Seicom

Bio

I graduated from Brandeis University with a BA in Philosophy in 1985. Upon graduation, I realized that I didn’t want to go back for more school, and that I wasn’t ready yet to settle on a career. What I really wanted to do was to travel and see the world. At first I taught English in Japan. After four years of teaching and through an odd set of circumstances I found myself managing a nightclub in Tokyo for another two. This was my first introduction to public relations. I didn’t know about press releases then, but I did come to understand that to fill the club night after night I needed to get the word out. Loudly.

I left Japan in 1991 and traveled in Asia for a few months – six weeks through Thailand, a month in Nepal, back to Thailand, then Japan again for my final Sayonaras. I arrived back in the US in early 1992 and got my first “real” job with Sega of America, largely because of my Japanese speaking ability. After a couple of years I moved to Sony Computer Entertainment to work on the original PlayStation launch. I didn’t realize it at the time, but my position in developer relations (or as some would say “Game Developer Evangelist”) was really a form of PR. I did lots of presentations about PlayStation technology to the game development and publishing community.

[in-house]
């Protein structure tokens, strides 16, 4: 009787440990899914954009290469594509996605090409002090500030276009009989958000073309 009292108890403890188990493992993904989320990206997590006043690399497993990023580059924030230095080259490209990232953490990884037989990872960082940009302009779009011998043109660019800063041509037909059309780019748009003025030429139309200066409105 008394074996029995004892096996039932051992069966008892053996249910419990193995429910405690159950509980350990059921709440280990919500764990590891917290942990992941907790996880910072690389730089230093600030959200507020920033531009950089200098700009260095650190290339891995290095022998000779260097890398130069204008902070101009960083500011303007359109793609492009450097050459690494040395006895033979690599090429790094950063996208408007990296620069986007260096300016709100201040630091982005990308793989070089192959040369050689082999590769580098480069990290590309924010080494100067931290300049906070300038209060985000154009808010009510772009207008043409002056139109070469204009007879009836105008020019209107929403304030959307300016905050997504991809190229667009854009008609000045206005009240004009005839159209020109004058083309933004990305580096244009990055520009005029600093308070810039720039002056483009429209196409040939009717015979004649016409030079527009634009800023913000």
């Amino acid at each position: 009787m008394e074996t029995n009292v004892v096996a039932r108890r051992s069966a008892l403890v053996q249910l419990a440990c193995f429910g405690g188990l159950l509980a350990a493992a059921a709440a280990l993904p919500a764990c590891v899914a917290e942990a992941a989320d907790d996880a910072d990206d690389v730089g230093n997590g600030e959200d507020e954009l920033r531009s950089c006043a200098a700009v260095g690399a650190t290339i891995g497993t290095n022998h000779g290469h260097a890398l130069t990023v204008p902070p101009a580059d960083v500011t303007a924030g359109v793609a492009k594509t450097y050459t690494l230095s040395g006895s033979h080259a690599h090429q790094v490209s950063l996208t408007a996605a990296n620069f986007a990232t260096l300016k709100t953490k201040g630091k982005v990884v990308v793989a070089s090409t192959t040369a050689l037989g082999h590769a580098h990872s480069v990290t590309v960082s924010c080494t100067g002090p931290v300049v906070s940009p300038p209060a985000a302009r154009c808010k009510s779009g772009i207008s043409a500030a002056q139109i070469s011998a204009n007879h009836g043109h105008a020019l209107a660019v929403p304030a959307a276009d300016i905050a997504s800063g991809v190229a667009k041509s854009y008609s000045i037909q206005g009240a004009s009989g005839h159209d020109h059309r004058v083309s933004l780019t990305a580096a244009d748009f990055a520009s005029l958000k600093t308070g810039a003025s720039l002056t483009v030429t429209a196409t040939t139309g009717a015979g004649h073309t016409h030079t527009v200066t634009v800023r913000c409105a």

Since then I’ve worked in the game industry for a variety of companies, usually in a business development context. In the early 2000s I started my own consulting business. By 2006 I was ready for a change, and decided to move to China so I could learn firsthand about the newly emerging genres involving free-to-play online games and microtransaction based business models. At the present time I’m involved with bringing several Chinese online games to markets in North America and Europe. My professional profile in the game industry can be found here.

Last year I was approached by several groups of people wanting to hire me for non-game related writing projects. Soon I was getting calls on a regular basis, strictly from word of mouth recommendations. Now I’m averaging several of these projects a month, and finding that I enjoy the diversity and the challenge of branching out into new areas. Yes it keeps me busy, but busy is good, and I’m enjoying every minute of it.


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